Reform Judaism has a long and proud history of working for the full inclusion of LGBTQ+ people in Jewish life and for their full civil rights. As early as 1965, the Women of Reform Judaism called for the decriminalization of homosexuality.
We are guided by the very basic belief that all human beings are created b’tzelem Elohim (in the Divine image), as it says in Genesis 1:27,
“And God created humans in God’s own image, in the image of God, God created them; male and female God created them.”
Rabbi David Saperstein, director emeritus of the RAC, has said,
“[R]egardless of context, discrimination against any person arising from apathy, insensitivity, ignorance, fear, or hatred is inconsistent with this fundamental belief. We oppose discrimination against all [LGBTQ individuals], for the stamp of the Divine is present in each and every one of us.”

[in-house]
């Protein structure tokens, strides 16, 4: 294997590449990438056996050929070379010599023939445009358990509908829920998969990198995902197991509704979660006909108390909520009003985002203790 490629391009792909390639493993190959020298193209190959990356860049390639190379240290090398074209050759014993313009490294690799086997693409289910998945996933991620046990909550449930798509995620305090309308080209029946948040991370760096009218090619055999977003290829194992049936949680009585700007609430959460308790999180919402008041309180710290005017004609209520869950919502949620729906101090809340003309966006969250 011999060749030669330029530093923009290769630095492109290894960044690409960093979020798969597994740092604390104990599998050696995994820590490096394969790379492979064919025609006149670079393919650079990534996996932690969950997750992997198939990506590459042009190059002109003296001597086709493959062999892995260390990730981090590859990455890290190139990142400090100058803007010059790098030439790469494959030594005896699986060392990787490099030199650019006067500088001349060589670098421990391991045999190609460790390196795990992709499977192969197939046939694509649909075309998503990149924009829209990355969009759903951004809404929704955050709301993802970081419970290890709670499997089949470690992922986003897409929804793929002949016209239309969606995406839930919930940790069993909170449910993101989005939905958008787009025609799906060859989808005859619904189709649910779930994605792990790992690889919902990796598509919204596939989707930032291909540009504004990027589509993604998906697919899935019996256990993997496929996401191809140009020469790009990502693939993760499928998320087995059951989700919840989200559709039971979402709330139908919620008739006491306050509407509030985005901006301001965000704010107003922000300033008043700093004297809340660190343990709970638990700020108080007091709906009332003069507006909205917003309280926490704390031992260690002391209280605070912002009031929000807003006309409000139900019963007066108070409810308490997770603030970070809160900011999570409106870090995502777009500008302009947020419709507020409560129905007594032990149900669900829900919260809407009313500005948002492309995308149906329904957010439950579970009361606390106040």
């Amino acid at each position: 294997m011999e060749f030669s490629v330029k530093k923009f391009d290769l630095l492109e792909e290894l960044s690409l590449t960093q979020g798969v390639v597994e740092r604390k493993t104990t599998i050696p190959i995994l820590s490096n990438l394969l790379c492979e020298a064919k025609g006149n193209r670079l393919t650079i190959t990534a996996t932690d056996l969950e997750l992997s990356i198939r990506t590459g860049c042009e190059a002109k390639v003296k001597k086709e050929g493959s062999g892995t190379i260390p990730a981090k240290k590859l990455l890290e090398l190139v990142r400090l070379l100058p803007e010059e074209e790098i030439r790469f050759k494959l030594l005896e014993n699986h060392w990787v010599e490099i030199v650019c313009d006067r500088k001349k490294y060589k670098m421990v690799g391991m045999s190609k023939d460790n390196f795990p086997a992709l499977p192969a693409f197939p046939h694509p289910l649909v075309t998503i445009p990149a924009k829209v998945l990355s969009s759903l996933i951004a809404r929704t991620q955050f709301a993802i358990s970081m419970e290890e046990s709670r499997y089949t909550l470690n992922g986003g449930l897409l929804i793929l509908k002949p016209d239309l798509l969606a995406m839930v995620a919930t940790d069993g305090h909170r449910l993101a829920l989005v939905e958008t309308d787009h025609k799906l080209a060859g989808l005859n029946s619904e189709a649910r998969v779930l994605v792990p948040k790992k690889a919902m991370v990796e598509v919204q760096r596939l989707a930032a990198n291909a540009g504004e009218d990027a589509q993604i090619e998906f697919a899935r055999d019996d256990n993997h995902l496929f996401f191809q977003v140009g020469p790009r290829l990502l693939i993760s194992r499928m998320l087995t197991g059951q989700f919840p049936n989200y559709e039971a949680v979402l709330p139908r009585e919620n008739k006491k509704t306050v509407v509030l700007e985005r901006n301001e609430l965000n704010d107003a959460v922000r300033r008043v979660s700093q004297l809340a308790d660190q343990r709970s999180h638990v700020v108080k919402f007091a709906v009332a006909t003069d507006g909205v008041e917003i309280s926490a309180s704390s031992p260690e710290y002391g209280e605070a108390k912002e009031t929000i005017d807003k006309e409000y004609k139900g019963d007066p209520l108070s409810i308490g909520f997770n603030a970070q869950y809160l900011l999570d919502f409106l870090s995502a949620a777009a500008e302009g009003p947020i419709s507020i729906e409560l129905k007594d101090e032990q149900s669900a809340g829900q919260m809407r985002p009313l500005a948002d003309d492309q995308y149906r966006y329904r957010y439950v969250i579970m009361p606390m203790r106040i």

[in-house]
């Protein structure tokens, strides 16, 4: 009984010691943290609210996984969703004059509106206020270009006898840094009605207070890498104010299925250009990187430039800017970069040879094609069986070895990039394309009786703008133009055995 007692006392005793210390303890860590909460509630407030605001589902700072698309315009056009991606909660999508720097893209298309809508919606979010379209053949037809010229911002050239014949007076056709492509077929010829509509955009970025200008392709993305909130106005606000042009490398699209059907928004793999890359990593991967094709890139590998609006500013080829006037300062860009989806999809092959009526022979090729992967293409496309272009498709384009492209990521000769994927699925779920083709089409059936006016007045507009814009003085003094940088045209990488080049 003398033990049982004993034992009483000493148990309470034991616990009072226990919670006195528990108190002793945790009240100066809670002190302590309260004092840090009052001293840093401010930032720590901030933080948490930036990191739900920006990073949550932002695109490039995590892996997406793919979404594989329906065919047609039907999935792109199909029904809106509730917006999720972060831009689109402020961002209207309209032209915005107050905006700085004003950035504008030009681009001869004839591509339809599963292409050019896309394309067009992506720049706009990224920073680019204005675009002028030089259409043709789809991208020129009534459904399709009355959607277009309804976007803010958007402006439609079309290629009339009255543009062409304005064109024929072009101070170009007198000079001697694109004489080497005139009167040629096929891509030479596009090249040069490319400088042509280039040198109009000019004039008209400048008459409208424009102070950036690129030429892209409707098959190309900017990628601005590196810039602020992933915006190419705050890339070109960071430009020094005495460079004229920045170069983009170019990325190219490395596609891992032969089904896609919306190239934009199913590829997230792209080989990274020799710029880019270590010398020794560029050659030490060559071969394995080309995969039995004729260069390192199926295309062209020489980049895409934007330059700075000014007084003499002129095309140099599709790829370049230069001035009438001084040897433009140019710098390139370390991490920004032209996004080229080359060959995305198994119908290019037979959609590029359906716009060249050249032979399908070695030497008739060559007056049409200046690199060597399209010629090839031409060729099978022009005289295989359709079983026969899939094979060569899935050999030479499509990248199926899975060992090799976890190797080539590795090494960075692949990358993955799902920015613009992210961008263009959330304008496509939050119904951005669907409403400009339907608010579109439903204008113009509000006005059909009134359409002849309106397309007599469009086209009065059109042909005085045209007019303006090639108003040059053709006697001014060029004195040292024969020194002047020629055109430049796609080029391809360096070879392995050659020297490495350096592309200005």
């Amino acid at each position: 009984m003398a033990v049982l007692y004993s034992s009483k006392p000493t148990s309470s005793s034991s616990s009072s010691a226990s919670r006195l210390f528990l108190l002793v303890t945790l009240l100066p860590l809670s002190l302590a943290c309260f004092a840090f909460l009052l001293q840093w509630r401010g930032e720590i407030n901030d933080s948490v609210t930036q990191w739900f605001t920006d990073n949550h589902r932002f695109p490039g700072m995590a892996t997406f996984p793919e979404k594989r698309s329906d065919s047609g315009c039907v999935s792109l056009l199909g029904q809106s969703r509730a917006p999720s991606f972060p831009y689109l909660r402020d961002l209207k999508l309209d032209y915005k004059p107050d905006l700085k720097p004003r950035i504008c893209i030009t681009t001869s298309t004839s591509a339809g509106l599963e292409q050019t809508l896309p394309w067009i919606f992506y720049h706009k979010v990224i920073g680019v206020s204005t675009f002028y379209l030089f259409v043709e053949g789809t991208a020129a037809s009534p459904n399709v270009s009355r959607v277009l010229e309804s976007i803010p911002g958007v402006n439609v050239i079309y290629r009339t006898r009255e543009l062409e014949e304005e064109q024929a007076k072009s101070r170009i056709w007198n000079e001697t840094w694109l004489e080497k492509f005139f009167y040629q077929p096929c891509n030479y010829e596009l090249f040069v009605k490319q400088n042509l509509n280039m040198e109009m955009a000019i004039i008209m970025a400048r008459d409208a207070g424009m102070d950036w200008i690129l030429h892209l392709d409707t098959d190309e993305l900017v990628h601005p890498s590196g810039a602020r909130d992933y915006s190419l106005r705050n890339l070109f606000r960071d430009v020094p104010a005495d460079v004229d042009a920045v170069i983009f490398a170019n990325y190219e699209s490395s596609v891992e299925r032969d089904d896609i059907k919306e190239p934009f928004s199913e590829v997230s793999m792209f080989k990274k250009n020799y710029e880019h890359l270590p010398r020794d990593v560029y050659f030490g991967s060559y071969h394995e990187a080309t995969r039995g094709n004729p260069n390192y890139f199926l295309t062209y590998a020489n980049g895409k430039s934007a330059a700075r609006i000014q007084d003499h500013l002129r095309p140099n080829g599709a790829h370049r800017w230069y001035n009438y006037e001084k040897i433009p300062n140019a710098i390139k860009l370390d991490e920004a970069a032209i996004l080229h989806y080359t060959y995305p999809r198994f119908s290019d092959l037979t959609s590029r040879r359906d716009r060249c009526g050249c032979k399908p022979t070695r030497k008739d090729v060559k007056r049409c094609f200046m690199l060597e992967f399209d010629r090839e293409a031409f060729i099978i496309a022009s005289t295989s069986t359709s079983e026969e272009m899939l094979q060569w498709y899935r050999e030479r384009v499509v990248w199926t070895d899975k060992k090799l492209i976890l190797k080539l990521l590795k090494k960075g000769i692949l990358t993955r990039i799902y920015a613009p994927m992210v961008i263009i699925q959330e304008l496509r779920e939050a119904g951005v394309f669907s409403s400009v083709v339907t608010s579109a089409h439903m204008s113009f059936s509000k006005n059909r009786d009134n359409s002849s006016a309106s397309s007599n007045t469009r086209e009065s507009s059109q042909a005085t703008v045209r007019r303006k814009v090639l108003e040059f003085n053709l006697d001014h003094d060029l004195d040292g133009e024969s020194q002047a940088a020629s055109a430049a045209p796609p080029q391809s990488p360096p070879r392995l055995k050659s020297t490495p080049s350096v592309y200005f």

In 2015, the Reform Jewish Movement led the religious community in affirming the rights of transgender and gender non-conforming people. The Movement stated that it:
"Affirms its commitment to the full equality, inclusion, and acceptance of people of all gender identities and gender expressions."
Today, in addition to several congregations whose primary outreach is to the LGBTQ+ community, LGBTQ+ Jews and their families are welcome in all Reform congregations and communities. LGBTQ+ Jews may be ordained as rabbis and cantors and they serve throughout the Reform movement. Most Reform rabbis and cantors gladly officiate at same-sex ceremonies.
The Eternal One spoke to Moses, saying: "Speak to the Israelites and say to them: If any men or women explicitly utter a nazirite’s vow, to set themselves apart for the Eternal,they shall abstain from wine and any other intoxicant." - Numbers 6:1-2